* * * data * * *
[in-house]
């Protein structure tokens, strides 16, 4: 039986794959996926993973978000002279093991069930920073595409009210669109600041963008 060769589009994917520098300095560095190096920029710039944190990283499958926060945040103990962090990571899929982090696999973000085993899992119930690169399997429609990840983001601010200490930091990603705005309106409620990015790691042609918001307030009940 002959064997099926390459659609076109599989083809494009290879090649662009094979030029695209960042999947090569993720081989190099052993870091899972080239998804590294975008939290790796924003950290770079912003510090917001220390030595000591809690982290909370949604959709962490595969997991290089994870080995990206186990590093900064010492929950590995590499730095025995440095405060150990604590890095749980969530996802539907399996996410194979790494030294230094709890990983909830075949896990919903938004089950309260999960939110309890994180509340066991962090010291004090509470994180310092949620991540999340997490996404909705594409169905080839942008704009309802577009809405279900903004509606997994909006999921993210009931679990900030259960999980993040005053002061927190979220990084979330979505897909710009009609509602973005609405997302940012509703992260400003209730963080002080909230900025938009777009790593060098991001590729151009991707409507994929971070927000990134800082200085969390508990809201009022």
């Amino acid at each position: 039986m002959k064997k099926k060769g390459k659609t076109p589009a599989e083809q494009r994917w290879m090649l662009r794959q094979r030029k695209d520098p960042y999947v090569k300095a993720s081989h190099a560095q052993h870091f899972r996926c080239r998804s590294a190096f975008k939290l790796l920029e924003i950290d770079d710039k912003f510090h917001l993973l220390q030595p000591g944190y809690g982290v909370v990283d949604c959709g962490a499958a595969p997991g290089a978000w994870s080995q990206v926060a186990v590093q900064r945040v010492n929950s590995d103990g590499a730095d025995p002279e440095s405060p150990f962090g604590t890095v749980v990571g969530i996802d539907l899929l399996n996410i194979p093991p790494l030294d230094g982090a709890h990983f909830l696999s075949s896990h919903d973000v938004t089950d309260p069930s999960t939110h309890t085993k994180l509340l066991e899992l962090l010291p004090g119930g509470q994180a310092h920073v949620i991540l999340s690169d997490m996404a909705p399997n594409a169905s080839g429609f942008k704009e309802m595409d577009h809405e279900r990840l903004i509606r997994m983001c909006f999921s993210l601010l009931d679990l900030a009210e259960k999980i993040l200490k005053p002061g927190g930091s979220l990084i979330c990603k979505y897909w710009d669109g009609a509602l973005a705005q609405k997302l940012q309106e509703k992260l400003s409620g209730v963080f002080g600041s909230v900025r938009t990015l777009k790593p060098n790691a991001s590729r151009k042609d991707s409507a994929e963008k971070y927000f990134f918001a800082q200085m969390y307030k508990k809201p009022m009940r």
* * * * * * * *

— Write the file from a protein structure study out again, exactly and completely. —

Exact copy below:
[in-house]
């Protein structure tokens, strides 16, 4: 039986794959996926993973978000002279093991069930920073595409009210669109600041963008 060769589009994917520098300095560095190096920029710039944190990283499958926060945040103990962090990571899929982090696999973000085993899992119930690169399997429609990840983001601010200490930091990603705005309106409620990015790691042609918001307030009940 002959064997099926390459659609076109599989083809494009290879090649662009094979030029695209960042999947090569993720081989190099052993870091899972080239998804590294975008939290790796924003950290770079912003510090917001220390030595000591809690982290909370949604959709962490595969997991290089994870080995990206186990590093900064010492929950590995590499730095025995440095405060150990604590890095749980969530996802539907399996996410194979790494030294230094709890990983909830075949896990919903938004089950309260999960939110309890994180509340066991962090010291004090509470994180310092949620991540999340997490996404909705594409169905080839942008704009309802577009809405279900903004509606997994909006999921993210009931679990900030259960999980993040005053002061927190979220990084979330979505897909710009009609509602973005609405997302940012509703992260400003209730963080002080909230900025938009777009790593060098991001590729151009991707409507994929971070927000990134800082200085969390508990809201009022």
């Amino acid at each position: 039986m002959k064997k099926k060769g390459k659609t076109p589009a599989e083809q494009r994917w290879m090649l662009r794959q094979r030029k695209d520098p960042y999947v090569k300095a993720s081989h190099a560095q052993h870091f899972r996926c080239r998804s590294a190096f975008k939290l790796l920029e924003i950290d770079d710039k912003f510090h917001l993973l220390q030595p000591g944190y809690g982290v909370v990283d949604c959709g962490a499958a595969p997991g290089a978000w994870s080995q990206v926060a186990v590093q900064r945040v010492n929950s590995d103990g590499a730095d025995p002279e440095s405060p150990f962090g604590t890095v749980v990571g969530i996802d539907l899929l399996n996410i194979p093991p790494l030294d230094g982090a709890h990983f909830l696999s075949s896990h919903d973000v938004t089950d309260p069930s999960t939110h309890t085993k994180l509340l066991e899992l962090l010291p004090g119930g509470q994180a310092h920073v949620i991540l999340s690169d997490m996404a909705p399997n594409a169905s080839g429609f942008k704009e309802m595409d577009h809405e279900r990840l903004i509606r997994m983001c909006f999921s993210l601010l009931d679990l900030a009210e259960k999980i993040l200490k005053p002061g927190g930091s979220l990084i979330c990603k979505y897909w710009d669109g009609a509602l973005a705005q609405k997302l940012q309106e509703k992260l400003s409620g209730v963080f002080g600041s909230v900025r938009t990015l777009k790593p060098n790691a991001s590729r151009k042609d991707s409507a994929e963008k971070y927000f990134f918001a800082q200085m969390y307030k508990k809201p009022m009940r």